The transition from early childhood education to primary school is a big step for all children, and a step which more and more children are having to take. Quality transitions should be well-prepared and child-centred, managed by trained staff collaborating with one another, and guided by an appropriate and aligned curriculum. Transitions like these enhance the likelihood that the positive impacts of early learning and care will last through primary school and beyond. While transition policies have been on the agenda of many countries over the past decade, little research has been done into how OECD countries design, implement, manage and monitor transitions. Filling these gaps is important for designing early years’ policies that are coherent, equitable and sustainable.
This report takes stock of and compares the situation across 30 OECD and partner countries, drawing on in-depth country reports and a questionnaire on transition policies and practices. It focuses on the organisation and governance of transitions; and the policies and strategies to ensure professional, pedagogical and developmental continuity between early childhood education and care settings and schools. The report describes the main policy challenges highlighted by participating countries, along with a wealth of practical strategies for tackling them. The publication concludes with six “cross-cutting” pointers to guide future policy development.
Il ressort d’un nouveau rapport de l’OCDE que les pays devraient faire plus d’efforts pour proposer des services d’éducation et d’accueil des jeunes enfants (EAJE) de qualité et abordables afin de favoriser la mobilité sociale et de donner à plus d’enfants la possibilité d’exploiter pleinement leur potentiel.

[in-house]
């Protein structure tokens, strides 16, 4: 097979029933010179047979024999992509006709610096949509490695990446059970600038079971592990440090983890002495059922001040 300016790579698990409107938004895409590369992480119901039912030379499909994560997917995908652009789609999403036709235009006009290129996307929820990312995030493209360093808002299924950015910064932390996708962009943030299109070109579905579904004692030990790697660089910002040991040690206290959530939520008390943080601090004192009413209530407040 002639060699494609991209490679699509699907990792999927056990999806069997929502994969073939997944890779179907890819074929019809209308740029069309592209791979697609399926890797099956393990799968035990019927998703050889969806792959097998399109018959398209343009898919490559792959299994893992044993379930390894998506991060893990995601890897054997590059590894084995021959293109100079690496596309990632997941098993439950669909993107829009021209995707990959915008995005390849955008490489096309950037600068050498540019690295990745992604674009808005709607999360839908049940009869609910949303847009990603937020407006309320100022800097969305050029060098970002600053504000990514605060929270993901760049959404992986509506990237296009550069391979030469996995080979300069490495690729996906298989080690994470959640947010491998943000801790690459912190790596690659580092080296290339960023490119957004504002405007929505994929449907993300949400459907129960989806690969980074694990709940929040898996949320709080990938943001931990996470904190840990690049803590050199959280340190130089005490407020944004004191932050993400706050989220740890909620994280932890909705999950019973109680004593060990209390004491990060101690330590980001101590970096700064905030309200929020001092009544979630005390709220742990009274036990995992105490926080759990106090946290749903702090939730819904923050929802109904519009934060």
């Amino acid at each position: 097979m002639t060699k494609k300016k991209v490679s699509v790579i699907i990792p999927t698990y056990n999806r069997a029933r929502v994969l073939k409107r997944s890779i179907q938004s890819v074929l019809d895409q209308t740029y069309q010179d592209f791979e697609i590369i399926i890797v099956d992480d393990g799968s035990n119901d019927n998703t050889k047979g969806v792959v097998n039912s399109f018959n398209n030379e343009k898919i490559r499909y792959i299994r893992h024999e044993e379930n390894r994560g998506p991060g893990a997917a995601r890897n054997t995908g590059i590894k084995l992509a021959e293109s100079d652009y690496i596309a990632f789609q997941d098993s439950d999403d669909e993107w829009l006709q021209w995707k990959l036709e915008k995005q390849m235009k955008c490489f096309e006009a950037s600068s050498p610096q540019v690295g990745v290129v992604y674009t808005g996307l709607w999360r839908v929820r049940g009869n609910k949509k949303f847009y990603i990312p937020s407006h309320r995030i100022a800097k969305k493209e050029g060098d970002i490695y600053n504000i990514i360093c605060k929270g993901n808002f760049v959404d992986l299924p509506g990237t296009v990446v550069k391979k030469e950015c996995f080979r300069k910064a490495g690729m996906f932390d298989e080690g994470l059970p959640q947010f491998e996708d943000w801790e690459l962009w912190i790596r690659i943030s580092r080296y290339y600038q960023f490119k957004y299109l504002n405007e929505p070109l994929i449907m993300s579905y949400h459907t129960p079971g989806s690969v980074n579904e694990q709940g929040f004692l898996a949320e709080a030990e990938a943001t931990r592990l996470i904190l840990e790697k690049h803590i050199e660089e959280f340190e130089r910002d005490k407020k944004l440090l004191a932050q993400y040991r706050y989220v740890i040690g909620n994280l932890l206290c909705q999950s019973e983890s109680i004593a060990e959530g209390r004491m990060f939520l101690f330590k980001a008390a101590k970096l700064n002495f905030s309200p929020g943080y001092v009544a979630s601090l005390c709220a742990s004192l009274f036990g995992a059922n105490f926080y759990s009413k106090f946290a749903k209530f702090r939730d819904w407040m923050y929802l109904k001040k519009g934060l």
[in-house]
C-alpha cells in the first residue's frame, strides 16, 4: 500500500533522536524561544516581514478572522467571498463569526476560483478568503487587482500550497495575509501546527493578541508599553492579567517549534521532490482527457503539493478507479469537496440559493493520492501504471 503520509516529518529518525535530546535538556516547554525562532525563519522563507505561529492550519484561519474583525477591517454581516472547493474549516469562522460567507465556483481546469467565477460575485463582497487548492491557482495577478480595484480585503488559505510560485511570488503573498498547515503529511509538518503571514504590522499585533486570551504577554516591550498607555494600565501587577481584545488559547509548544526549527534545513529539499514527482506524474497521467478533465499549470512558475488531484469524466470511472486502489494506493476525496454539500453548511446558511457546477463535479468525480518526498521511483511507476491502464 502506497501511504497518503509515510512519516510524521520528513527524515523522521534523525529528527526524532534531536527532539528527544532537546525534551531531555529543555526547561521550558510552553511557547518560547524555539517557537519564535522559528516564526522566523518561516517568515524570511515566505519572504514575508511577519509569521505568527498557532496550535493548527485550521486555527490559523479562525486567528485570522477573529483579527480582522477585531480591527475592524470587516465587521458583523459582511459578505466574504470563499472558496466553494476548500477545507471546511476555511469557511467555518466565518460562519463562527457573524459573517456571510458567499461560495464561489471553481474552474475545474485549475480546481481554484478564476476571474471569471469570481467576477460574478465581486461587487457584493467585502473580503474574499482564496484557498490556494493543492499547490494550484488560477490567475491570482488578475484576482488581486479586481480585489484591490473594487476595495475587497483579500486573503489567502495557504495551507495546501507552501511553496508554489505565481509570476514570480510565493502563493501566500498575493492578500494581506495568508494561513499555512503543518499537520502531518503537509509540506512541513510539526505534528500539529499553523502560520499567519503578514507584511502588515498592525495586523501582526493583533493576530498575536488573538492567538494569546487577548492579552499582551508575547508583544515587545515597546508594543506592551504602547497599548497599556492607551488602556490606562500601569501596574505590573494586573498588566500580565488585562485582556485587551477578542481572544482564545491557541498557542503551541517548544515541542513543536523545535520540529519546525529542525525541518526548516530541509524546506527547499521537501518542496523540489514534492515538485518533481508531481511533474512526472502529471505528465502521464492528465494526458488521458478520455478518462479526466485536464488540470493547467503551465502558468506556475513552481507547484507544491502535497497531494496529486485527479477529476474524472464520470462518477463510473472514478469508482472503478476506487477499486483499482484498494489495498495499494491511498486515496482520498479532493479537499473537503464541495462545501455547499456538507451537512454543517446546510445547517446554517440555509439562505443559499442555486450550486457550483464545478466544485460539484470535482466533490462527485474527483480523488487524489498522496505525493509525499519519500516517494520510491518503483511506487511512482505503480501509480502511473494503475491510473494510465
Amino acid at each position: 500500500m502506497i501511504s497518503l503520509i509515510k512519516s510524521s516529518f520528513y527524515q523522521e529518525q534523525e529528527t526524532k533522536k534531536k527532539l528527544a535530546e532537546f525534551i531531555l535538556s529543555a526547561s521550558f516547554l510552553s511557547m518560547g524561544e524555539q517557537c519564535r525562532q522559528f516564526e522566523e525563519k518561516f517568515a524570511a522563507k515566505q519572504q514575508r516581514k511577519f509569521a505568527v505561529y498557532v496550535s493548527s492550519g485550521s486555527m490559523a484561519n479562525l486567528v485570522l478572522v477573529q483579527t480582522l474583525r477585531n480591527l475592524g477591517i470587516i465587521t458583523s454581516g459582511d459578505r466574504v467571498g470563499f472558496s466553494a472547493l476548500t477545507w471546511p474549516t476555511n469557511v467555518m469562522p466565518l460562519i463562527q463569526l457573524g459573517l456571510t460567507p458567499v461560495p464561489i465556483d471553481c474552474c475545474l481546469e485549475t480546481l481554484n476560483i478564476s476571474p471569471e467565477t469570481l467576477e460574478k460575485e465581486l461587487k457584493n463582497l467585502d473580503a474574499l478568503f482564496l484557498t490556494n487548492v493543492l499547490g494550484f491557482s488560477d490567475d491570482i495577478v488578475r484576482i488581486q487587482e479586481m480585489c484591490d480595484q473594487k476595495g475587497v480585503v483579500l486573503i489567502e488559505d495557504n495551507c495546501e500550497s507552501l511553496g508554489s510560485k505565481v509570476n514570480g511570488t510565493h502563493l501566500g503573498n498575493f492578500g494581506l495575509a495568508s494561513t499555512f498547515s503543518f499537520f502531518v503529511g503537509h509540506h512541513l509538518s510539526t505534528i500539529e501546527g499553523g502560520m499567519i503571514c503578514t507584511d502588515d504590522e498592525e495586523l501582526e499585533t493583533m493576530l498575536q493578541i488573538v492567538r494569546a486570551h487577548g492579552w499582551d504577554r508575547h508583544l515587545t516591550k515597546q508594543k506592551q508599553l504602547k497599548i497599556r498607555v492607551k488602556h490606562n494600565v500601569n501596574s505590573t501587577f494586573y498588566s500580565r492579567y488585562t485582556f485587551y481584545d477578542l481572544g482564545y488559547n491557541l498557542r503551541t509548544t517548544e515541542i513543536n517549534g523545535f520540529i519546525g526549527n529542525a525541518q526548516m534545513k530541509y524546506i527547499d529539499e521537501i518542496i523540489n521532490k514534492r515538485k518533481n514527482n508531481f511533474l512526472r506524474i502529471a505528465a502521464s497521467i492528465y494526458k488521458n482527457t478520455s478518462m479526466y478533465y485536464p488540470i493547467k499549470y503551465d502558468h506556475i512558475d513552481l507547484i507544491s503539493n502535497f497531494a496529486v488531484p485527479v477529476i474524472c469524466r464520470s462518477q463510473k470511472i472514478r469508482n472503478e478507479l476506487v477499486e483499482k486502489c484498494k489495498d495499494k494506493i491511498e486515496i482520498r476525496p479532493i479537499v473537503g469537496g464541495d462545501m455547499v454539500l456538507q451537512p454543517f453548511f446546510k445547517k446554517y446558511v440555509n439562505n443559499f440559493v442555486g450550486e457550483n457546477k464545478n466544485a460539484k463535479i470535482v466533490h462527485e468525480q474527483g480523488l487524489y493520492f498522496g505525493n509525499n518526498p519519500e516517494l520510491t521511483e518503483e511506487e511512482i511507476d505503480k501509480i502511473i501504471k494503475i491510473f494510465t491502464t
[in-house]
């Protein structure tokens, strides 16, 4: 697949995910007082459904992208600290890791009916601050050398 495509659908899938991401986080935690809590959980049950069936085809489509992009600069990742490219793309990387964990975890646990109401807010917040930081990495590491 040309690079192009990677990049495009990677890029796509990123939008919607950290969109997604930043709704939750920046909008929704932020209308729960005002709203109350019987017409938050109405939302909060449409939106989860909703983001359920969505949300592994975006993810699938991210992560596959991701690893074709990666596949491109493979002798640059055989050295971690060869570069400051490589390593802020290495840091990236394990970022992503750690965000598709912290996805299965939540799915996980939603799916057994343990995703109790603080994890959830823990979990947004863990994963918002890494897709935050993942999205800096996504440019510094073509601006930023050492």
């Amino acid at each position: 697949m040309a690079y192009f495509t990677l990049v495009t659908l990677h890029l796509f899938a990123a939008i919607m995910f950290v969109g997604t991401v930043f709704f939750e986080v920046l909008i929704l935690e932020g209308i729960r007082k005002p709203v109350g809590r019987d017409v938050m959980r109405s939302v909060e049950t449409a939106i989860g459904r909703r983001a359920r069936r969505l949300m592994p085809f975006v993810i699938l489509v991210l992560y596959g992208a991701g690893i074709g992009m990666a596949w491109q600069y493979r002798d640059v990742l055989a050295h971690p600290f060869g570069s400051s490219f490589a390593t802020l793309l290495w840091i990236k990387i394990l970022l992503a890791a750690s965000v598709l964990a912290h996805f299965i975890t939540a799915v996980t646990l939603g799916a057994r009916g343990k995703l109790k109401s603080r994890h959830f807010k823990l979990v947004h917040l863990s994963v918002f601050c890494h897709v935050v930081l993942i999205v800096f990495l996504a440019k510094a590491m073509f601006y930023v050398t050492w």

In some countries and economies, such as Beijing-Shanghai-Jiangsu-Guangdong (China), Qatar,Thailand, Tunisia and the United Arab Emirates, students spend at least 54 hours per week learning at and outside of school combined, whereas in others, like Finland, Germany, Sweden, Switzerland and Uruguay, students spend less than 40 hours studying.
As this month’s PISA in Focus reveals, students spend considerably more time learning in some countries than in others, but this does not necessarily translate into better learning outcomes.
Unlike earlier PISA reports, the 2015 PISA report (Volume I and Volume II) highlights differences in sample coverage – how many students were eligible to participate in PISA – between countries.
This joint OECD-ILO publication provides guidance on how local and regional governments can foster business-education partnerships in apprenticeship programmes and other types of work-based learning, drawing on case studies across nine countries. There has been increasing interest in apprenticeships which combine on the job training with classroom-based study, providing a smooth transition from school to work. There are benefits to both individuals and employers from participating in apprenticeships, including increased productivity and job quality. Successful implementation is contingent on having a high level of employer engagement at the local level, notably in the design, development and delivery of programmes.
Join Andreas Schleicher, Director of the OECD Directorate for Education and Skills, and Éric Charbonnier, analyst in the Early Childhood and Schools division, who will present the main findings from Starting Strong V - Transitions from Early Childhood Education and Care to Primary Education.
As our world becomes increasingly interconnected, so do the risks we face. A disease breaking out in a village in Africa, a bank crashing on Wall Street or a protest in a distant country can all potentially “snowball” and influence the world financial, health or security order.
PISA 2015 Results (Volume IV): Students’ Financial Literacy, explores students’ experience with and knowledge about money and provides an overall picture of 15-year-olds’ ability to apply their accumulated knowledge and skills to real-life situations involving financial issues and decisions.
Why is it that even highly educated migrants to OECD countries are less likely to be employed than native-born adults who are similarly educated, even if the migrants have lived in their host country for several years?